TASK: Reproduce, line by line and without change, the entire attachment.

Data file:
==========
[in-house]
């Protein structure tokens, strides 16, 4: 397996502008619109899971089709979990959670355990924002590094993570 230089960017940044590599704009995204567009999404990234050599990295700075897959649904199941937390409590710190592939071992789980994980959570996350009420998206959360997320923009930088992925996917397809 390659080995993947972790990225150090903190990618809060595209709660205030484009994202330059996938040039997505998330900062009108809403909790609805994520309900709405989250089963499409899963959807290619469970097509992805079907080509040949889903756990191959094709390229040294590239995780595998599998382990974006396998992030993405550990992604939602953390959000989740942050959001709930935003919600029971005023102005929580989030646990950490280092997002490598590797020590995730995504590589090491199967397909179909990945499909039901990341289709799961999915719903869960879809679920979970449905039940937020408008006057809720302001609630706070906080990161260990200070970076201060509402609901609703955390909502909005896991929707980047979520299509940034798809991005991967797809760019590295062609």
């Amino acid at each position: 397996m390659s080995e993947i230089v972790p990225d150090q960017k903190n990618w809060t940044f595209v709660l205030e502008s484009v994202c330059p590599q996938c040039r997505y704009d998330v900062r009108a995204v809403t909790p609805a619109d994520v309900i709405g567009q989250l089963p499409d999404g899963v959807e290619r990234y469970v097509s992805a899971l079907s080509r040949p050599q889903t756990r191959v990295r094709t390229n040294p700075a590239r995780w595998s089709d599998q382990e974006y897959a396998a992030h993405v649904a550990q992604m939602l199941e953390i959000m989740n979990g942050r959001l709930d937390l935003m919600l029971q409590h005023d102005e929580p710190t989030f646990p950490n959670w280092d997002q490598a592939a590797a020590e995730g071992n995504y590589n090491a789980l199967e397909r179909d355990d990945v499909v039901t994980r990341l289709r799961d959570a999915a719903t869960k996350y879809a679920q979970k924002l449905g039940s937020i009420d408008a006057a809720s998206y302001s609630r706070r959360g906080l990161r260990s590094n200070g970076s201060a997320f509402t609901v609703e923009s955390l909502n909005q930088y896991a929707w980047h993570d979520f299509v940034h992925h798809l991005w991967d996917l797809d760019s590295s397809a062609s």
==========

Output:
[in-house]
């Protein structure tokens, strides 16, 4: 397996502008619109899971089709979990959670355990924002590094993570 230089960017940044590599704009995204567009999404990234050599990295700075897959649904199941937390409590710190592939071992789980994980959570996350009420998206959360997320923009930088992925996917397809 390659080995993947972790990225150090903190990618809060595209709660205030484009994202330059996938040039997505998330900062009108809403909790609805994520309900709405989250089963499409899963959807290619469970097509992805079907080509040949889903756990191959094709390229040294590239995780595998599998382990974006396998992030993405550990992604939602953390959000989740942050959001709930935003919600029971005023102005929580989030646990950490280092997002490598590797020590995730995504590589090491199967397909179909990945499909039901990341289709799961999915719903869960879809679920979970449905039940937020408008006057809720302001609630706070906080990161260990200070970076201060509402609901609703955390909502909005896991929707980047979520299509940034798809991005991967797809760019590295062609």
């Amino acid at each position: 397996m390659s080995e993947i230089v972790p990225d150090q960017k903190n990618w809060t940044f595209v709660l205030e502008s484009v994202c330059p590599q996938c040039r997505y704009d998330v900062r009108a995204v809403t909790p609805a619109d994520v309900i709405g567009q989250l089963p499409d999404g899963v959807e290619r990234y469970v097509s992805a899971l079907s080509r040949p050599q889903t756990r191959v990295r094709t390229n040294p700075a590239r995780w595998s089709d599998q382990e974006y897959a396998a992030h993405v649904a550990q992604m939602l199941e953390i959000m989740n979990g942050r959001l709930d937390l935003m919600l029971q409590h005023d102005e929580p710190t989030f646990p950490n959670w280092d997002q490598a592939a590797a020590e995730g071992n995504y590589n090491a789980l199967e397909r179909d355990d990945v499909v039901t994980r990341l289709r799961d959570a999915a719903t869960k996350y879809a679920q979970k924002l449905g039940s937020i009420d408008a006057a809720s998206y302001s609630r706070r959360g906080l990161r260990s590094n200070g970076s201060a997320f509402t609901v609703e923009s955390l909502n909005q930088y896991a929707w980047h993570d979520f299509v940034h992925h798809l991005w991967d996917l797809d760019s590295s397809a062609s």